AdGuard for Safari was released in November, 2018 and soon became one of the most popular ad blockers for this browser. It replaced our classic browser extension that existed before Apple’s restrictions, and we had to do our best to make the current extension comparable to the previous one. AdGuard for Safari can’t be compared to full-fledged desktop ad blocking apps, but has many virtues.
It’s free and it will protect you from ads, trackers, phishing, and malicious websites. But first things first.
The General tab
The first tab is the General screen where you can set up basic things like notifications, update intervals, and launching AdGuard at system startup. You can also choose to display the AG icon in the menu bar. And most importantly, you can choose which content blockers you’re going to use, but more on that later.
The Filters tab
A filter is a set of rules that can filter web traffic and, in particular, block advertising content (banners, pop-ups and such) and stop tracking. For the convenience of users we have combined them into thematic categories. Seven categories of filters are at your disposal: Ad Blocking, Privacy, Social widgets, Annoyances, Security, Language-specific, Custom and Other filters. If you’re curious to know more about them, here is an extensive article describing them.
In the Filters tab you can enable/disable the whole category, or fine-tune separate filters inside it. If you make changes, this would be reflected in the Content Blockers section (located in the General tab). In other words, you can adjust things in the Filters tab and see what has changed in the Content Blockers section.
A сontent blocker is a thematic cluster of filters. For instance, all filters that come within the topic of privacy will be included in the content blocker with the corresponding name — AdGuard Privacy. There were two reasons to make content blockers: it’s much more convenient to manage structured filters and there still exists Apple’s restriction.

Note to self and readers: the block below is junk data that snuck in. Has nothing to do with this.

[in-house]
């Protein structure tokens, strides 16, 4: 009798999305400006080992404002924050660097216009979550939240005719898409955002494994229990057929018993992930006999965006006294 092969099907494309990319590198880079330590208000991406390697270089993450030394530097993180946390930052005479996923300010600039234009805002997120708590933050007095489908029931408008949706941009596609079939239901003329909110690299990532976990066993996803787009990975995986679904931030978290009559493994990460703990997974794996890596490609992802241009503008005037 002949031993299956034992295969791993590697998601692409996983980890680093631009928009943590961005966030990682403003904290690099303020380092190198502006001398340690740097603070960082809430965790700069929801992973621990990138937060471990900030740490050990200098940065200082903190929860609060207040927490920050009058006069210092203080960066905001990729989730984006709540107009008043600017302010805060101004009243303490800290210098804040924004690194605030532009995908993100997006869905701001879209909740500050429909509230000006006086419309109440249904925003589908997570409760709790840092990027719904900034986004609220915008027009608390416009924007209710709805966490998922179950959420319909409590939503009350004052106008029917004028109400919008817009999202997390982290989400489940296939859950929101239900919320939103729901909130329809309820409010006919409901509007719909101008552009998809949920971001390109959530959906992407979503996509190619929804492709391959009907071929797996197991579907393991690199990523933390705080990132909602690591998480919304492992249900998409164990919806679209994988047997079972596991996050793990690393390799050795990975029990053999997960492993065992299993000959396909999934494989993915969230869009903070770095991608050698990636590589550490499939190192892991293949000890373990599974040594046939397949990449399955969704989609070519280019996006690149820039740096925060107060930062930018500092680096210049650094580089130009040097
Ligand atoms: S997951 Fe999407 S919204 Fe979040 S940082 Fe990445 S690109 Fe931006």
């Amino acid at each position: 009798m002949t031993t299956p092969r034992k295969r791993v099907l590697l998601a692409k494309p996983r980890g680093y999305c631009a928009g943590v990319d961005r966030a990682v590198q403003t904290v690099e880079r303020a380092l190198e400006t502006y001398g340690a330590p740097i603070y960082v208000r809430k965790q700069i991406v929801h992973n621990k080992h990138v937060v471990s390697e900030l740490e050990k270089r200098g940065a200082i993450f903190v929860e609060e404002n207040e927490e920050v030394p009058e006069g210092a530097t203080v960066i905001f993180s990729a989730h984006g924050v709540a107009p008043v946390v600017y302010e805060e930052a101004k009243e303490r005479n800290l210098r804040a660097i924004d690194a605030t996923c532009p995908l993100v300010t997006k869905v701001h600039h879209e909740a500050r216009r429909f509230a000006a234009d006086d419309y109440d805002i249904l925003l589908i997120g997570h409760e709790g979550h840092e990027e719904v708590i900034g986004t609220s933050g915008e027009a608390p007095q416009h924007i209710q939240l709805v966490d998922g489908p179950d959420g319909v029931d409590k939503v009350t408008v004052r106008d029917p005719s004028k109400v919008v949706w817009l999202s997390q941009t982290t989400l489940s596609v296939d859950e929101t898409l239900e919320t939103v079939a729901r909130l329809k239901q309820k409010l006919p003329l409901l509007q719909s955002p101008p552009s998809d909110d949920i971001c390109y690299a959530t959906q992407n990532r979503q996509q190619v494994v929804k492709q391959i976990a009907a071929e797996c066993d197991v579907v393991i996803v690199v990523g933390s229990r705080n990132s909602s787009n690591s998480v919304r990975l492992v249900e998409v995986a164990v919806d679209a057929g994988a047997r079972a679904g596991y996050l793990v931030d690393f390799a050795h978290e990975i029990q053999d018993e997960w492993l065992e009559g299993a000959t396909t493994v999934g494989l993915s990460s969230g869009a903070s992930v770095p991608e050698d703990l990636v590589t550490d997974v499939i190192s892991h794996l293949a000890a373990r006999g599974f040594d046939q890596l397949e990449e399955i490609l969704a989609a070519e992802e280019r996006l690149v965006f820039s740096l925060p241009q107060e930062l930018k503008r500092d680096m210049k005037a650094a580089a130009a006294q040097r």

As you might remember, Apple has put limitations on ad blockers for Safari, particularly it allowed them to use only 50,000 filtering rules simultaneously. Don’t be deceived with this seemingly big number – actually, it’s too small. Luckily, there is a way to bypass this restriction. One ad blocker can be divided into several content blockers each containing up to 50K rules. This measure seems appropriate.
Here is a list of 6 content blockers grouped thematically. The good thing about content blockers is that all filters and lists enabled and number of rules used are here before your eyes. For example:
21700 rules used
Enabled: AdGuard Base filter
AdGuard General is a category for filters of overall orientation – basically, that’s all you need to know. We recommend that you keep the AdGuard Base filter from here always enabled.
Please note: to enable any filters, blocking and tracking lists attributed to any given content blocker, you should go to the Filters tab. Here, in the Content blockers section, you can only see what is already enabled and working.